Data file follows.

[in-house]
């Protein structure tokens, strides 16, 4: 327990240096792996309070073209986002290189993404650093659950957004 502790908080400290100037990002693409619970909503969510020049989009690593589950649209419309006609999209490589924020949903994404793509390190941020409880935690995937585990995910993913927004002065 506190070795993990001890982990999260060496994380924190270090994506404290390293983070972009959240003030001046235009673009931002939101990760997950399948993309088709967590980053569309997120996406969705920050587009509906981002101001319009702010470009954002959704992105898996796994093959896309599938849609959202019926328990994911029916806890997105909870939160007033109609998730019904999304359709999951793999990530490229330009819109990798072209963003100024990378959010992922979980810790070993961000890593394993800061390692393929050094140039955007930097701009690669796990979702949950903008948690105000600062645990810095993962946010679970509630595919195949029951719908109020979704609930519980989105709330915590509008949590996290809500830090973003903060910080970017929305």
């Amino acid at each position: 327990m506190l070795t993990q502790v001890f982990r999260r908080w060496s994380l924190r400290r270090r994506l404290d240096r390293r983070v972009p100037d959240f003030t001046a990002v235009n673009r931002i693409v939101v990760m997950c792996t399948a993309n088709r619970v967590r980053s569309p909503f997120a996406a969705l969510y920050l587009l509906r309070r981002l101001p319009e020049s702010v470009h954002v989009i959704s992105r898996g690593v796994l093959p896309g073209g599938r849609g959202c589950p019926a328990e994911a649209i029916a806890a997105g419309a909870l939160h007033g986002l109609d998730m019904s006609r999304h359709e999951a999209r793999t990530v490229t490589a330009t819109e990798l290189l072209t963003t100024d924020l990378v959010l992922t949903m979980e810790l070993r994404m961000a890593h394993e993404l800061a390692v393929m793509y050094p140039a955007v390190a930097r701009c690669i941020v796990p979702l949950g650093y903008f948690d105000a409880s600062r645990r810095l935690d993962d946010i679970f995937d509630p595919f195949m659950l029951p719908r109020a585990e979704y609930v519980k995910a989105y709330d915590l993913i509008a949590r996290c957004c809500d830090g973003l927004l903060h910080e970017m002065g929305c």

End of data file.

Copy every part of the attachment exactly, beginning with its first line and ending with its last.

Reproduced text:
[in-house]
């Protein structure tokens, strides 16, 4: 327990240096792996309070073209986002290189993404650093659950957004 502790908080400290100037990002693409619970909503969510020049989009690593589950649209419309006609999209490589924020949903994404793509390190941020409880935690995937585990995910993913927004002065 506190070795993990001890982990999260060496994380924190270090994506404290390293983070972009959240003030001046235009673009931002939101990760997950399948993309088709967590980053569309997120996406969705920050587009509906981002101001319009702010470009954002959704992105898996796994093959896309599938849609959202019926328990994911029916806890997105909870939160007033109609998730019904999304359709999951793999990530490229330009819109990798072209963003100024990378959010992922979980810790070993961000890593394993800061390692393929050094140039955007930097701009690669796990979702949950903008948690105000600062645990810095993962946010679970509630595919195949029951719908109020979704609930519980989105709330915590509008949590996290809500830090973003903060910080970017929305």
């Amino acid at each position: 327990m506190l070795t993990q502790v001890f982990r999260r908080w060496s994380l924190r400290r270090r994506l404290d240096r390293r983070v972009p100037d959240f003030t001046a990002v235009n673009r931002i693409v939101v990760m997950c792996t399948a993309n088709r619970v967590r980053s569309p909503f997120a996406a969705l969510y920050l587009l509906r309070r981002l101001p319009e020049s702010v470009h954002v989009i959704s992105r898996g690593v796994l093959p896309g073209g599938r849609g959202c589950p019926a328990e994911a649209i029916a806890a997105g419309a909870l939160h007033g986002l109609d998730m019904s006609r999304h359709e999951a999209r793999t990530v490229t490589a330009t819109e990798l290189l072209t963003t100024d924020l990378v959010l992922t949903m979980e810790l070993r994404m961000a890593h394993e993404l800061a390692v393929m793509y050094p140039a955007v390190a930097r701009c690669i941020v796990p979702l949950g650093y903008f948690d105000a409880s600062r645990r810095l935690d993962d946010i679970f995937d509630p595919f195949m659950l029951p719908r109020a585990e979704y609930v519980k995910a989105y709330d915590l993913i509008a949590r996290c957004c809500d830090g973003l927004l903060h910080e970017m002065g929305c």